Demand Management - PowerPoint

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					Demand Management
    Dr. Ron Lembke
        SCM 461
Role of Demand Management
   Collect information from all demand
       Customers
       Spare parts
 Negotiate and Confirm shipping dates,
 Confirm order status, communicate
Different Environments
 Factory to customers – plant very aware
  of customer needs
 Factory to DC – stable replenishment plan
 Plan vs. Forecast:
       Forecast is what you think demand will be like
       Plan is how you will respond to demand
       “A manager cannot be held responsible for not getting a
        forecast right.”
       How are you going to respond to changes in demand?
       You have control over the plan and execution, not
       Rain forecasted? You decide to bring umbrella or not.
       Planning a BBQ: 300 people? 500? Somebody decides
Independent vs. Dependent Demand
   Feeding manufacturing, demand for parts is
    dependent on manufacturing plan
   Sales to customers are independent of our
    (production) activities. # snowboards
       # tops depends on # boards to be made
   Customer order decoupling point: when control of
    timing passes from customer to us
       Make to stock – Finished goods
       Assemble to Order – WIP
       Make to Order – Raw Materials
       Engineer to Order - suppliers
Make to Stock
   Customers buy finished, generic product
       McDonalds’ heat lamp days
 Triggers signal to make more
 Use warehouses, DCs to fulfill demand
 Maybe VMI?
Assemble to Order
   Define customer’s order in terms of alternative
    components and options
       Subway, In-N-Out
   Configuration management: combine options
    properly into a buildable final product
   Flexibility in combining components, options, and
   Combinations:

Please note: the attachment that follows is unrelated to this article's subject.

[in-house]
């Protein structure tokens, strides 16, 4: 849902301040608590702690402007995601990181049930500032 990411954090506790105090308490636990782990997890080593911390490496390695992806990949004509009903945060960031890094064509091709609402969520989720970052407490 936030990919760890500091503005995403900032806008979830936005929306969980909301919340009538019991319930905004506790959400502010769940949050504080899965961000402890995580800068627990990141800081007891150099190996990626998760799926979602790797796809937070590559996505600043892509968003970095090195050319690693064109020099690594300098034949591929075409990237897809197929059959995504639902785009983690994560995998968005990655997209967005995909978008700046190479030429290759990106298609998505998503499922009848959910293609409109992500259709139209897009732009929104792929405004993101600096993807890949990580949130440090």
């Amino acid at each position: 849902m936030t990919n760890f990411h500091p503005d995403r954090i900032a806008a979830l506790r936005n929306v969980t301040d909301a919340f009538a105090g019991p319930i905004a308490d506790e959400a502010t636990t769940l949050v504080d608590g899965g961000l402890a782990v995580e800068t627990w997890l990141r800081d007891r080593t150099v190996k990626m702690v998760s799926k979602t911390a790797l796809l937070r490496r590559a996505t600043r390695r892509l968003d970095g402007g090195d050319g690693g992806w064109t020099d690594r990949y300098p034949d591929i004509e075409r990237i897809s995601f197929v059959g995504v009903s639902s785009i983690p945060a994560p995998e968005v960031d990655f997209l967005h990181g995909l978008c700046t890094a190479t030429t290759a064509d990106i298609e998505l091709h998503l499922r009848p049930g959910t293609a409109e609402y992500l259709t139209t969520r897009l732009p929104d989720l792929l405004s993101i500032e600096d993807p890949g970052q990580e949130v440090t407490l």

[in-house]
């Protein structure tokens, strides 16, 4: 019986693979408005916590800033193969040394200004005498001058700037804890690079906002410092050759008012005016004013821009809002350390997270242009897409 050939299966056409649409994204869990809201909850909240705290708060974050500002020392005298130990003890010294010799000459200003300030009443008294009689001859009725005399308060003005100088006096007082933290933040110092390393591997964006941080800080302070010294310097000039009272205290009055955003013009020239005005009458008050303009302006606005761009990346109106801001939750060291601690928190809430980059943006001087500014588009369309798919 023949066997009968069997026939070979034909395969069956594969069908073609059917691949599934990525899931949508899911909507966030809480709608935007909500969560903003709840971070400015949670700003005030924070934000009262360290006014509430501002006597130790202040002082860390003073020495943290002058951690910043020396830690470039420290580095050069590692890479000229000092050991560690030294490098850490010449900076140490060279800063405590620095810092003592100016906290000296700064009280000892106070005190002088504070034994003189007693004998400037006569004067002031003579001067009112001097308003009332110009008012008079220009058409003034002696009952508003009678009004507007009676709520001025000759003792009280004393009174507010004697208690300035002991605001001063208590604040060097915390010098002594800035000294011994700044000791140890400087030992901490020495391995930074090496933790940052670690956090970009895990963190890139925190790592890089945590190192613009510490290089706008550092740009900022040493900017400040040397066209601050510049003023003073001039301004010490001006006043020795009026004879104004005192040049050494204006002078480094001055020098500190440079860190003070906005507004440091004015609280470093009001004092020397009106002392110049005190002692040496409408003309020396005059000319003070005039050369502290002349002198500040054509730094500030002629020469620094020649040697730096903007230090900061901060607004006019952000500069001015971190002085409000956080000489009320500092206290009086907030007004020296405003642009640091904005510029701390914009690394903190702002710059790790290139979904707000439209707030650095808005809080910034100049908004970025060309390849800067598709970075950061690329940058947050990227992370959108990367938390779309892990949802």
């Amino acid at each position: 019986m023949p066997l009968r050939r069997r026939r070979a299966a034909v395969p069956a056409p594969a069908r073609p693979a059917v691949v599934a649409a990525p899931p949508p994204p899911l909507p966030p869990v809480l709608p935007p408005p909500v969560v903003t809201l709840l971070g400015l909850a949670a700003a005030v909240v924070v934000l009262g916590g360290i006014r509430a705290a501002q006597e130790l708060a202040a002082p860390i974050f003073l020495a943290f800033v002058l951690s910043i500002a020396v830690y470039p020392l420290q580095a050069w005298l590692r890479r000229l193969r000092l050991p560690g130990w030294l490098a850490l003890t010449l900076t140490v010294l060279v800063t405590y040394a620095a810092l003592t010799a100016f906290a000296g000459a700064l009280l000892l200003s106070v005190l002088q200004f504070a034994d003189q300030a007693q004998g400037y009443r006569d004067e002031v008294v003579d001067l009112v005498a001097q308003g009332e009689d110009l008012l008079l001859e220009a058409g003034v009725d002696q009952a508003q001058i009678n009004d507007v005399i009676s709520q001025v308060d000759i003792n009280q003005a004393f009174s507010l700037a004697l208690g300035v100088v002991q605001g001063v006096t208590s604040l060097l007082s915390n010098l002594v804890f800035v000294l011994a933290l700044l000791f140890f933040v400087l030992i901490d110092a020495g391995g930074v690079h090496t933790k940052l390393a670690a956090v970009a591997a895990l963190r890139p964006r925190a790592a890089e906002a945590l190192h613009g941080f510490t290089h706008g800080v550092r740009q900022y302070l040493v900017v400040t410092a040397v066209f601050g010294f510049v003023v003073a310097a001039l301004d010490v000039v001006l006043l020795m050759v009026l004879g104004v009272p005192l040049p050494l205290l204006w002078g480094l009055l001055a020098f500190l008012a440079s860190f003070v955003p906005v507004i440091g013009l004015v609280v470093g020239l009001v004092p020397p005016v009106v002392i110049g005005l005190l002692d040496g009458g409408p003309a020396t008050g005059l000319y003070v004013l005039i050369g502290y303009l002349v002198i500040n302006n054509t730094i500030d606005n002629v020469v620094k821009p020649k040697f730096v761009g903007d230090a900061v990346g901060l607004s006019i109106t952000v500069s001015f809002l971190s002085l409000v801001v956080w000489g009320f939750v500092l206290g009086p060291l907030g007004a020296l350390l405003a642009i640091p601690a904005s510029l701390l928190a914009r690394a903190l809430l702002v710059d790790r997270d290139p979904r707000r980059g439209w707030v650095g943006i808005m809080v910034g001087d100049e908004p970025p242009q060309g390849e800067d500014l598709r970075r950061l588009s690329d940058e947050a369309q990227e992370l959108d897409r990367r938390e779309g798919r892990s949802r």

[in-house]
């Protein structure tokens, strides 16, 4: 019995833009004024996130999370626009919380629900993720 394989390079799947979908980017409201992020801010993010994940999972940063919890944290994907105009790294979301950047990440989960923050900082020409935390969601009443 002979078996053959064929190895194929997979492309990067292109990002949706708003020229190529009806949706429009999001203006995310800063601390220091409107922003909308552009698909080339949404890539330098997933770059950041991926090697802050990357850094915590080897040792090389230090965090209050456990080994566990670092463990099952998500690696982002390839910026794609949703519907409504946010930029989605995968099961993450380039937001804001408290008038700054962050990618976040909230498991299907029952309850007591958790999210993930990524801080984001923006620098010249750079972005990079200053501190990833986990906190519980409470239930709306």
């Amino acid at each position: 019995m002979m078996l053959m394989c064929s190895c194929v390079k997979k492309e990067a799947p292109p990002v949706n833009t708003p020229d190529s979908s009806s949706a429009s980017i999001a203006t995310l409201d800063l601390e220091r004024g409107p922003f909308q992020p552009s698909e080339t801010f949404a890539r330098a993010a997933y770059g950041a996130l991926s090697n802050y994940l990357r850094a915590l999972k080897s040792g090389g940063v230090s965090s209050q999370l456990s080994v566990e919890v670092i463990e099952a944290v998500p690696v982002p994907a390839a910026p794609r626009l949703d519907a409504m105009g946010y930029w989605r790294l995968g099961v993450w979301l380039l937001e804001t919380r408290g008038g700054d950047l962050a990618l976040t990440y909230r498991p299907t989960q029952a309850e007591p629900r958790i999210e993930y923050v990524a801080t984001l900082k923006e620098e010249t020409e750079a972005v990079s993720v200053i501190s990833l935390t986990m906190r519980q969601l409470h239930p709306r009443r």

   31 ice cream * 4 sauces * 12 sprinkles = 1,488
 Figure out the total number of
  combinations of some (one) thing you like
  to eat or drink:
 Go there, write up # of options, and spell
  it all out for me, how many there are
       # lattes: soy, decaf, etc.
       Ice cream
       Pizza
       Beer samplers
       Burritos
       Burgers
Make/Engineer to Order
   No stock components to assemble
       Cooking at home – could make any of the
        standard things you usually make: burger,
        pizza, chili, etc., etc.
   Include Engineer to Order
       Tell me what you’d like – wedding dinner
 Significant design element in order
 Don’t know possibilities of what customers
  might buy
What do you think?
 Which method is best?
 What kinds of uncertainty are involved in
 What determines customer service in
 What is the decoupling point in each
 What kinds of capacity do we need in
Communication with Depts.
   SOP – give forecasts, get prod. Plans
       Capacity: material (MTS), labor (MTO)
       Timing of deliveries & production
   Master Production Scheduling
       Detailed order info to MPS
       Status of each order
   Figs 2.5, 2.6
                         Sales and
          Resource       Operations        Demand
          Planning       Planning          Management

                       Master Production
Information Use
   Make to Knowledge
       Use EDI, POS data to know what your
        customers are going to be ordering
       (Not forecasting)
 Wal-Mart and Philips
 Forecast based on:
       Sales?
       Demand?
       Shipments?
Forecasting Framework
   Fig. 2.7, p. 30
Aggregating Demand
   Long-term, or product-line forecasts more
    accurate than short term or detailed
       Monthly: Avg = 20, std dev =2
            95%: 16-24 which is +/- 20%
       Annual: Avg = 20 * 12 = 240
       Std. Dev = 2 * sqrt(12) = 6.9
            95%: 226-254, which is +/- 5.8%
       Easier to forecast demand for components
        than for sales of particular car configurations.
Aggregating Demand
 Individual item forecasts must add up to
  correct total
 Individual item percentage of total
  probably constant
 Pyramid forecasting – bring things into
       Force people to accept higher targets without
        “owning” them
Shared components

     Grand   Grand   Grand
     Prix    Am      Prix
End of Pontiac

   Last American-produced Pontiac G6
    – Nov. 25, 2009
   Canadian market-G3 Wave, GM
    Daewoo, S. Korea, Dec. 2009

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